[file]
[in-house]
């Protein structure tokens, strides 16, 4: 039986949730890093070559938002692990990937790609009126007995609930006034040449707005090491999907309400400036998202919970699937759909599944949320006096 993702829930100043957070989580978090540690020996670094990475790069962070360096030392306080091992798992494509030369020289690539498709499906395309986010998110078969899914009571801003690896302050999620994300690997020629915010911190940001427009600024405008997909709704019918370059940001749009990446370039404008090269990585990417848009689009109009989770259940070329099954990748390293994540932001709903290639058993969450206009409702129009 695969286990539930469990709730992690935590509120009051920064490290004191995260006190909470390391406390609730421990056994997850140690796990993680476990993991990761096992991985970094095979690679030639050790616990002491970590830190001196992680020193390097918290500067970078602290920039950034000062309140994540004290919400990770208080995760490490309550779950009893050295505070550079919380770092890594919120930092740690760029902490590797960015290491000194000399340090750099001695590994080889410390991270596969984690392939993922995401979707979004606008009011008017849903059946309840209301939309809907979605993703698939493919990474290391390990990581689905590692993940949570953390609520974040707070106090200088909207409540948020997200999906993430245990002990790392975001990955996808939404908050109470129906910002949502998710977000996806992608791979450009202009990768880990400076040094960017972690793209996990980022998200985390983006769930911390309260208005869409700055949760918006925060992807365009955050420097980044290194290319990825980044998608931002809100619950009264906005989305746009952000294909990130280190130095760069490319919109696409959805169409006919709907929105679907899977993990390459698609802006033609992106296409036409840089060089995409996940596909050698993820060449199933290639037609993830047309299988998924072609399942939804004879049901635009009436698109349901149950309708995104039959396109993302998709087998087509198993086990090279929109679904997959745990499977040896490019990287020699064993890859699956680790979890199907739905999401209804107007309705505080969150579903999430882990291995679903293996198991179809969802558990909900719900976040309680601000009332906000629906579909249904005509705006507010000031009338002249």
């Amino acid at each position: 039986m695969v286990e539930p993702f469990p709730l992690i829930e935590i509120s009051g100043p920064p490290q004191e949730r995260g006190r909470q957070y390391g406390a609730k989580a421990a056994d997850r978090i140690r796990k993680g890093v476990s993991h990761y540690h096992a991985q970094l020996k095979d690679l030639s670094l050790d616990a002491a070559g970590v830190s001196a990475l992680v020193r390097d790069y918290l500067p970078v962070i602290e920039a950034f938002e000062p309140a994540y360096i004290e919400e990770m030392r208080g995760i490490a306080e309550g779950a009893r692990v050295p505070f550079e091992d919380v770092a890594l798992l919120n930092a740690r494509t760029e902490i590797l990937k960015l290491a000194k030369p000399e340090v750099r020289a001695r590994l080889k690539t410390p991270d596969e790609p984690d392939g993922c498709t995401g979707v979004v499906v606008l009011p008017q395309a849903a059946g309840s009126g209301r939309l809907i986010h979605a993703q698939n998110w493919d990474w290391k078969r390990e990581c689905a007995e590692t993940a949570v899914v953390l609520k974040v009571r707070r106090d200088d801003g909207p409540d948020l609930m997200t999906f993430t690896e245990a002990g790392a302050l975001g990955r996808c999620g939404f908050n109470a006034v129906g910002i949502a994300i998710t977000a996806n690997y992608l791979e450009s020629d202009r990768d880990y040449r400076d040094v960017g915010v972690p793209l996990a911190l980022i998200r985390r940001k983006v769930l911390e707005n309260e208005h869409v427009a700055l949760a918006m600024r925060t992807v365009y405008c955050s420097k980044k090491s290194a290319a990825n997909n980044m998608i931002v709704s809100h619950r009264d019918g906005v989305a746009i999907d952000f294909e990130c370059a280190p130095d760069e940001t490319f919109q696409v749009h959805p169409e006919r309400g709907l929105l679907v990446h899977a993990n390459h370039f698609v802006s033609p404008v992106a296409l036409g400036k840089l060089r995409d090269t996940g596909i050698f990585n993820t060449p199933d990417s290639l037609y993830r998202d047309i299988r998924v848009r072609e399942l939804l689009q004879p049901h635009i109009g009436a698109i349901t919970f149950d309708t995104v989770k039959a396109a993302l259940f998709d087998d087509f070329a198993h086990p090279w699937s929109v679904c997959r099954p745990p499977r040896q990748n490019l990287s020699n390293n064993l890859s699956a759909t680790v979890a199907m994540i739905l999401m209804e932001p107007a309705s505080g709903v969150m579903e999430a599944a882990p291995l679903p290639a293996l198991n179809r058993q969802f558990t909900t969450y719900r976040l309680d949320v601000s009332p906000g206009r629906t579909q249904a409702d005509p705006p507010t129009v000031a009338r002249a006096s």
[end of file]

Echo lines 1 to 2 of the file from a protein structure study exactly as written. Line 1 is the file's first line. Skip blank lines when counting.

[in-house]
């Protein structure tokens, strides 16, 4: 039986949730890093070559938002692990990937790609009126007995609930006034040449707005090491999907309400400036998202919970699937759909599944949320006096 993702829930100043957070989580978090540690020996670094990475790069962070360096030392306080091992798992494509030369020289690539498709499906395309986010998110078969899914009571801003690896302050999620994300690997020629915010911190940001427009600024405008997909709704019918370059940001749009990446370039404008090269990585990417848009689009109009989770259940070329099954990748390293994540932001709903290639058993969450206009409702129009 695969286990539930469990709730992690935590509120009051920064490290004191995260006190909470390391406390609730421990056994997850140690796990993680476990993991990761096992991985970094095979690679030639050790616990002491970590830190001196992680020193390097918290500067970078602290920039950034000062309140994540004290919400990770208080995760490490309550779950009893050295505070550079919380770092890594919120930092740690760029902490590797960015290491000194000399340090750099001695590994080889410390991270596969984690392939993922995401979707979004606008009011008017849903059946309840209301939309809907979605993703698939493919990474290391390990990581689905590692993940949570953390609520974040707070106090200088909207409540948020997200999906993430245990002990790392975001990955996808939404908050109470129906910002949502998710977000996806992608791979450009202009990768880990400076040094960017972690793209996990980022998200985390983006769930911390309260208005869409700055949760918006925060992807365009955050420097980044290194290319990825980044998608931002809100619950009264906005989305746009952000294909990130280190130095760069490319919109696409959805169409006919709907929105679907899977993990390459698609802006033609992106296409036409840089060089995409996940596909050698993820060449199933290639037609993830047309299988998924072609399942939804004879049901635009009436698109349901149950309708995104039959396109993302998709087998087509198993086990090279929109679904997959745990499977040896490019990287020699064993890859699956680790979890199907739905999401209804107007309705505080969150579903999430882990291995679903293996198991179809969802558990909900719900976040309680601000009332906000629906579909249904005509705006507010000031009338002249």